By Jane Northrop
City Council heard a presentation from planning department staff and the city’s planning consultant about the Sharp Park Specific Plan and its many proposed increases to land use density and housing density.
City Council members asked for storyboarding or other visual devices to show community members what these buildings would look like once constructed. The item will come back for discussion on a later agenda. This will not be the final approval for City Council but a draft will be created based on their preferences, said senior planner Christian Murdock.
The planning commission had taken up a discussion about the Sharp Park Specific Plan to make recommendations to City Council. The topics of the plan include land use, urban design and connectedness.
The planning commission recommended changing southern Sharp Park density to a “mixed use center” with multi-story buildings, up to 55 feet, from the existing height limit of 35 feet, to accommodate more housing and businesses. Those larger buildings would be built along Palmetto Avenue, Francisco Boulevard and Oceana Boulevard.
They recommended northern Sharp Park have a “mixed use neighborhood” designation that would also increase housing and business density, but would try to accommodate the neighborhood’s small cottage historical feel.
California Coastal Commission’s coastal planner Julie Koppman Norton commented on the plan in a July 16 letter to planning staff.
“A thorough analysis should be conducted in terms of visual impacts of development on the character of the surrounding area and on views through the neighborhoods of the ocean, impacts to community character as designated in the local coastal land use plan and impacts of potential geotechnical and coastal hazards on development,” she wrote.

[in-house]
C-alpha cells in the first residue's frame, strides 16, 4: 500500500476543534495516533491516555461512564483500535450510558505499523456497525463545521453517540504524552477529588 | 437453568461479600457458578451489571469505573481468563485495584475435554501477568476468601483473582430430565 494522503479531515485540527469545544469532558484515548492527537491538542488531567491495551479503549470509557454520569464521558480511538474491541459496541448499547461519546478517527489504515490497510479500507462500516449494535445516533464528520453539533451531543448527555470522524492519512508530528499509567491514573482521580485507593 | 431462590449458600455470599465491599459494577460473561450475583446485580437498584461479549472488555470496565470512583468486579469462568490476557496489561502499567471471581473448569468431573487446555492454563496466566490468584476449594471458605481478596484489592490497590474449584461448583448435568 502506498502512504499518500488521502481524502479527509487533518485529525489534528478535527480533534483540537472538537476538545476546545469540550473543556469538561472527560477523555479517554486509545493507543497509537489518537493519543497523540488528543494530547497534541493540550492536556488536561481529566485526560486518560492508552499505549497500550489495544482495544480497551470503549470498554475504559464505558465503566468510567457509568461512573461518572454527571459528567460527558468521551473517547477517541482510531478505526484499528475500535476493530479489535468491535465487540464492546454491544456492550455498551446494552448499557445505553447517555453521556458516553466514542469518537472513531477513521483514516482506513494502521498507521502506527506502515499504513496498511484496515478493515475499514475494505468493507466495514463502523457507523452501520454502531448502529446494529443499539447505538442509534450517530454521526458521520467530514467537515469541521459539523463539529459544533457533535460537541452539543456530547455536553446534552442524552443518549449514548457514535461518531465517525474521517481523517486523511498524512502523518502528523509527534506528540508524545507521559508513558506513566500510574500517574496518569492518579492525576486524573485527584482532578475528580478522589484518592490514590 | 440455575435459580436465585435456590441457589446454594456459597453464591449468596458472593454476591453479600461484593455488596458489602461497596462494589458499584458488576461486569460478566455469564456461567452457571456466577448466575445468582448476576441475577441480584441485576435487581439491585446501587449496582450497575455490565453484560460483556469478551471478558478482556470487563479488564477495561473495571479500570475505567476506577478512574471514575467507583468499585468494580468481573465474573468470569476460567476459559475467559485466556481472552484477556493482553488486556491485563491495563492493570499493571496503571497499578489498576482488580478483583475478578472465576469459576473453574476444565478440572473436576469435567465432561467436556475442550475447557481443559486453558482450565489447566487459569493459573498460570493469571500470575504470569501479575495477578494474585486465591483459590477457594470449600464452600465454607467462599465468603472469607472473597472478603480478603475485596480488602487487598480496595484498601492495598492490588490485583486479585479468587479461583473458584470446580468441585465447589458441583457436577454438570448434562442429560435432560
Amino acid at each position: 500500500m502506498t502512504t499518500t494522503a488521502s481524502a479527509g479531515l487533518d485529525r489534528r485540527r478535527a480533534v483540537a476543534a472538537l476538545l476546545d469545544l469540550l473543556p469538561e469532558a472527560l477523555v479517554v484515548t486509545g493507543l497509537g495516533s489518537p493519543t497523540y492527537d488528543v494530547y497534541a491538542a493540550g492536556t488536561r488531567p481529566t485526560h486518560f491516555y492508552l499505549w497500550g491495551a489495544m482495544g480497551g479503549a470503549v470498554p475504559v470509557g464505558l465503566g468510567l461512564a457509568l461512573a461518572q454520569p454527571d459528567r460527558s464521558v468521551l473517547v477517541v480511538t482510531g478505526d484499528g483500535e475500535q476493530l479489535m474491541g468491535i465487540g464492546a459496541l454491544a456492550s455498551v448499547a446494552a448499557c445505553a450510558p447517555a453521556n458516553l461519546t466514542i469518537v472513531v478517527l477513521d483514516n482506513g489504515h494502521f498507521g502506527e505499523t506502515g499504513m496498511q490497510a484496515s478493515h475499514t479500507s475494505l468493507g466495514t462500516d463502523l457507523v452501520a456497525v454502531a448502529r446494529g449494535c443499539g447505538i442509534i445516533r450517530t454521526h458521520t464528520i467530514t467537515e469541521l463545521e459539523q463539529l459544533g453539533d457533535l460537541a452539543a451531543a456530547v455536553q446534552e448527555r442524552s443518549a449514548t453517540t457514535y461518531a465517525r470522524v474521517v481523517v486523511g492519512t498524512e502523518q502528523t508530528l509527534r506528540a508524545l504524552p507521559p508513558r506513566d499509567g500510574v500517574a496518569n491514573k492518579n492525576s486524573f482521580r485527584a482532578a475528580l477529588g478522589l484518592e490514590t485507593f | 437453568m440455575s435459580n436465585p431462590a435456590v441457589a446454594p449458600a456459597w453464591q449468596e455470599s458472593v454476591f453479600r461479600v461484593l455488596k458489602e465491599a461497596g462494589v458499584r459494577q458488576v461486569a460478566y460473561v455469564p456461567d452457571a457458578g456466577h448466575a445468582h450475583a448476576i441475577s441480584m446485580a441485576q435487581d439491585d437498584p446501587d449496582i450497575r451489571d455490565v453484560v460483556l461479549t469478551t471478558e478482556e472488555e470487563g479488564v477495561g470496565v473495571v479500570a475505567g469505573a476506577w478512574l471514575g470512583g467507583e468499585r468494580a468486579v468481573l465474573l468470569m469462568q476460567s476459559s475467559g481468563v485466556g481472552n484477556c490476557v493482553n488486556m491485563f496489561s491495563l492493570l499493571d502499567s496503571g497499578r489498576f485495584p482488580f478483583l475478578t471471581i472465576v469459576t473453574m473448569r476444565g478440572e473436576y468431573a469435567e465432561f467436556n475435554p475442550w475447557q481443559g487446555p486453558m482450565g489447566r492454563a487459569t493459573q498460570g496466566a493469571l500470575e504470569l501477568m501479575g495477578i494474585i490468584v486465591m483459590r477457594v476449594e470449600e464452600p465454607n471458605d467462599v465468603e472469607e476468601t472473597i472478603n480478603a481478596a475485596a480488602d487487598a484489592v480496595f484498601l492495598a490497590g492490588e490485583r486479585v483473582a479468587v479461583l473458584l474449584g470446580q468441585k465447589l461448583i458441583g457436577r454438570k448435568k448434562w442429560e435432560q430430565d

In that letter, she recommended, “reducing the proposed height in areas in which tall buildings (up to 55 feet in height), will impact the visual character of surrounding areas as well as public views to and from sensitive areas and performing a thorough geotechnical analysis, including an evaluation of the potential hazards to this neighborhood (landslides and shoreline erosion) as well as wave uprush study for the area. Such a wave uprush study should include an assessment of the potential hazards caused by 100-year storm events cumulative with high tide events, as well as projected sea level rise impacts and given a typical eroded beach condition.”
Two speakers at the City Council meeting, Suzanne Drake and Tom Thompson, said strengthening the seawall must be a part of any new plan.
Drake said residents should be given parking permits and she’d be willing to pay for that.
Cindy Abbott said she was very concerned about her neighborhood.
“More work needs to be done about this proposal. Create a visual to show where are the increased heights and densities to compare with the small neighborhood feel, which is charming. Show story poles. This area is vulnerable,” she said.
Mayor Deirdre Martin said she would not be able to vote on the Sharp Park Specific Plan until she sees it in visual modeling, similar to the way the new library plans were presented to the community.
“We could present those visual representations. People were able to vote on them when seen,” she said.
Council Member Mary Bier agreed.
“I’m finding it hard to visualize, too. If there is a height of 45 feet, how many units can we fit?” she said.
Alison Moore of Dyett and Bhatia, the city’s consultant, responded the buildings would go from an existing three stories to six stories in a “mixed use center” with double the housing units. The buildings would have setbacks on alternating levels to break up the building’s monotony.
“It feels forced to put it in a small coastal area,” said Martin. “I’m hard pressed to find neighbors who say they want more people in there. The Coastal Commission said they were concerned about the visual character of the whole neighborhood. That concerns me. 45 to 55 feet is too much. I don’t think people understand what a 98-unit apartment building would do to the neighborhood. I like mixed use. The height is the issue.”
“We need to talk about housing and height limits,” said Bier. “I would want different language to include low income, very low income, etc. That should go into the guiding principles. Mixed use center could be at the southern end of Palmetto, but not the northern side. We have to be very careful. We need to talk about it a lot.”
Council Member Mike O’Neill said he liked the mixed use center designation at 55 feet for southern Sharp Park.
“We need to move forward. A lot could be built there,” he said.
(Jane Northrop can be reached at firstname.lastname@example.org)